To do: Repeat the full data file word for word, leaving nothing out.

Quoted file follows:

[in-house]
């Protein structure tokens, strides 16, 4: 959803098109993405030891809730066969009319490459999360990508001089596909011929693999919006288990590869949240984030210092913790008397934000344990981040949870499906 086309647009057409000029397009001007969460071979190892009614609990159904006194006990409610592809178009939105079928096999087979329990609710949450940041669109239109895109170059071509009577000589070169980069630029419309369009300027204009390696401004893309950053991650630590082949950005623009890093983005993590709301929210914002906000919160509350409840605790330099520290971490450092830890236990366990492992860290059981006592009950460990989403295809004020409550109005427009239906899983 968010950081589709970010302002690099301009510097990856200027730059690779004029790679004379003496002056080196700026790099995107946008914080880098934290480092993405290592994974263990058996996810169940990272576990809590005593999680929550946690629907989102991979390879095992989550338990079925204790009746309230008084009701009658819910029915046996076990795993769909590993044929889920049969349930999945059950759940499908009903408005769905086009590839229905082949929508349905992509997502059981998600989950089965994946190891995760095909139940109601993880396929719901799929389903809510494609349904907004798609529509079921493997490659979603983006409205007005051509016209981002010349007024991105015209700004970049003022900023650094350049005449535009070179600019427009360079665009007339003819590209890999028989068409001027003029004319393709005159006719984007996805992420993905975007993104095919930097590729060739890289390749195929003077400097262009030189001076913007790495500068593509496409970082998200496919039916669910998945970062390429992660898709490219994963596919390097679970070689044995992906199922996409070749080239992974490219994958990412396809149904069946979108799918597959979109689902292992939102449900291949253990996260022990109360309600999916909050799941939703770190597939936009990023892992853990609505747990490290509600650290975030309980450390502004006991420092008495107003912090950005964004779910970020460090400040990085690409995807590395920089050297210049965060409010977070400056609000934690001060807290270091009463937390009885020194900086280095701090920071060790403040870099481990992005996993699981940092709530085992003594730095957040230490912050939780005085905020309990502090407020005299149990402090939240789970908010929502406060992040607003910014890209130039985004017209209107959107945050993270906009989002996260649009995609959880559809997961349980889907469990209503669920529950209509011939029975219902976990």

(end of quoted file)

[in-house]
């Protein structure tokens, strides 16, 4: 959803098109993405030891809730066969009319490459999360990508001089596909011929693999919006288990590869949240984030210092913790008397934000344990981040949870499906 086309647009057409000029397009001007969460071979190892009614609990159904006194006990409610592809178009939105079928096999087979329990609710949450940041669109239109895109170059071509009577000589070169980069630029419309369009300027204009390696401004893309950053991650630590082949950005623009890093983005993590709301929210914002906000919160509350409840605790330099520290971490450092830890236990366990492992860290059981006592009950460990989403295809004020409550109005427009239906899983 968010950081589709970010302002690099301009510097990856200027730059690779004029790679004379003496002056080196700026790099995107946008914080880098934290480092993405290592994974263990058996996810169940990272576990809590005593999680929550946690629907989102991979390879095992989550338990079925204790009746309230008084009701009658819910029915046996076990795993769909590993044929889920049969349930999945059950759940499908009903408005769905086009590839229905082949929508349905992509997502059981998600989950089965994946190891995760095909139940109601993880396929719901799929389903809510494609349904907004798609529509079921493997490659979603983006409205007005051509016209981002010349007024991105015209700004970049003022900023650094350049005449535009070179600019427009360079665009007339003819590209890999028989068409001027003029004319393709005159006719984007996805992420993905975007993104095919930097590729060739890289390749195929003077400097262009030189001076913007790495500068593509496409970082998200496919039916669910998945970062390429992660898709490219994963596919390097679970070689044995992906199922996409070749080239992974490219994958990412396809149904069946979108799918597959979109689902292992939102449900291949253990996260022990109360309600999916909050799941939703770190597939936009990023892992853990609505747990490290509600650290975030309980450390502004006991420092008495107003912090950005964004779910970020460090400040990085690409995807590395920089050297210049965060409010977070400056609000934690001060807290270091009463937390009885020194900086280095701090920071060790403040870099481990992005996993699981940092709530085992003594730095957040230490912050939780005085905020309990502090407020005299149990402090939240789970908010929502406060992040607003910014890209130039985004017209209107959107945050993270906009989002996260649009995609959880559809997961349980889907469990209503669920529950209509011939029975219902976990």